Elves, creatures of myth and legend, rulers of a far off forest kingdom, sang in the dark! Their long pale hair fell in shimmering locks, their proud faces lifted towards the moon, their praises drifting into the night sky. The green and brown garments of finely worked leather and silver plates with which the elves covered themselves betrayed their craftsmanship, wrought by metalwrights of ancient lineage. Their cloaks which danced in the forest, shimmering with a unholy aura, would have made them impossible to see, but for the firelight illuminating the hollow campground.

“Hail and well met stranger, what brings you to our merry camp?”

Calamarn was startled, and tripped over a tree branch. He had forgotten the uncanny eyesight of the eldar kind.

“Come now, don’t be shy, join our happy throng!” The elf who spoke stood up, and peered into the woods. Calamarn straightened, and walked out, cautiously.

“Ah there we are, welcome friend!” As Calamarn gazed in wonder, he noticed that the elf who spoke was in fact a fair elven maiden.

“Thank you indeed, fair ones.” The ranger said, carefully sitting down by the fire.

“Here, drink.” One of the other elves handed him a cup of frothy, spicy liquid, which Calamarn drank slowly, savoring the taste.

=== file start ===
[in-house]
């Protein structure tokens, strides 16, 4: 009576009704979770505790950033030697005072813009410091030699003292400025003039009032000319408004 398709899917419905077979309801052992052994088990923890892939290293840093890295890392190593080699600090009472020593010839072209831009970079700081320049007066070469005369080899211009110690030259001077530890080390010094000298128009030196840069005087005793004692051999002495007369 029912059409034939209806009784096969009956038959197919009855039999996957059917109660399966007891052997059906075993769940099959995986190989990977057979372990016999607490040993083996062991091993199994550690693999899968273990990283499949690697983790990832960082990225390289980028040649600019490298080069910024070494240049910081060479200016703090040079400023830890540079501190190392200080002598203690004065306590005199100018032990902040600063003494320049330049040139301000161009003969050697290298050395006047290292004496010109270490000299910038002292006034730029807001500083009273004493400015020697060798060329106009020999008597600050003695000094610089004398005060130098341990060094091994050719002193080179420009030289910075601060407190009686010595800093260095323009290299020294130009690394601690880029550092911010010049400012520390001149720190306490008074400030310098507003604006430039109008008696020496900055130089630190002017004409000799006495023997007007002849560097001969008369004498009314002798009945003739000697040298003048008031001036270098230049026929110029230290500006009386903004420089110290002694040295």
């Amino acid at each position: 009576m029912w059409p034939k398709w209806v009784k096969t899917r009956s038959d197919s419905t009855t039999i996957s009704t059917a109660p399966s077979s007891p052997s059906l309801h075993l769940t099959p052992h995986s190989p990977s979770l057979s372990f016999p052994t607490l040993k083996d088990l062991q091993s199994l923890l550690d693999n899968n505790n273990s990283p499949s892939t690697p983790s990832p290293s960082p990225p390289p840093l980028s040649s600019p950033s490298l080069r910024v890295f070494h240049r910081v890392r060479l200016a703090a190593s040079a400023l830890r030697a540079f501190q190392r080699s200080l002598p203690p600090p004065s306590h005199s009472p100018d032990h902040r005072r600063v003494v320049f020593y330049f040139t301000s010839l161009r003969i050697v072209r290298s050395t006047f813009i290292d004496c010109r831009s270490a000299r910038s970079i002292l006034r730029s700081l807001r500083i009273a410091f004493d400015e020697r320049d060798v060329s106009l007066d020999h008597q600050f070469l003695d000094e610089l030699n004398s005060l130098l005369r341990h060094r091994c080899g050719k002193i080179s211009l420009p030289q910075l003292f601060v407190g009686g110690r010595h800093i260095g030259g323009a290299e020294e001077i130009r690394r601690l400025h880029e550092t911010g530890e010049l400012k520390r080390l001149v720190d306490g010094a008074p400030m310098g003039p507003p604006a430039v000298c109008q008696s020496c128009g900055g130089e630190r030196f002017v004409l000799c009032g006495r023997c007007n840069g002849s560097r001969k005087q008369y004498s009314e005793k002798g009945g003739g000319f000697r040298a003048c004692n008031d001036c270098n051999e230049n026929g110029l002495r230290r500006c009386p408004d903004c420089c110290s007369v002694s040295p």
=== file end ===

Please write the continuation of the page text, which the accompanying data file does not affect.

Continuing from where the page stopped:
Time seemed to vanish, and Calamarn spent the night with the group, singing and talking. The drink given him was something from faraway Faerie land, not made for mortal men, and it had quite an effect on Calamarn. It seemed as though that night would never end, and all sense of urgency or haste was lost to the man. In the dreamlands of the Elven kind, Calamarn strayed, not knowing reality, and fell in love with the elven maid.

He awoke, to find the elves gone. The trees were much changed, the path withered, overgrown by the woods. Rubbing his eyes, Calamarn walked about, calling the elves. With no response, he trotted down the path, seeking his horse. He found nothing, only a low mound with scattered bones. Walking further, he found a lump shape of leather, deformed and scarred. “Has a bear or wolf come and eaten my horse?” he wondered. He searched for hours, but no sign could be seen. Finally, giving up the hunt, he started heading for home, reaching the end of the woods and trees in a few days of brisk walking.